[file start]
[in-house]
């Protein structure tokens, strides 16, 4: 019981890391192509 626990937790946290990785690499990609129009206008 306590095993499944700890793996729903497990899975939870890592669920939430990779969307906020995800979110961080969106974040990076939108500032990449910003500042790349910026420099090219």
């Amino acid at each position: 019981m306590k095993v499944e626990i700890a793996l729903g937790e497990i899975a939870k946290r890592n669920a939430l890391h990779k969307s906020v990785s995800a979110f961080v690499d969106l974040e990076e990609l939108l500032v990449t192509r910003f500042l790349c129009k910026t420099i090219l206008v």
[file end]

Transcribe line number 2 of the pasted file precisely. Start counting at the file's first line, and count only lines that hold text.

């Protein structure tokens, strides 16, 4: 019981890391192509 626990937790946290990785690499990609129009206008 306590095993499944700890793996729903497990899975939870890592669920939430990779969307906020995800979110961080969106974040990076939108500032990449910003500042790349910026420099090219």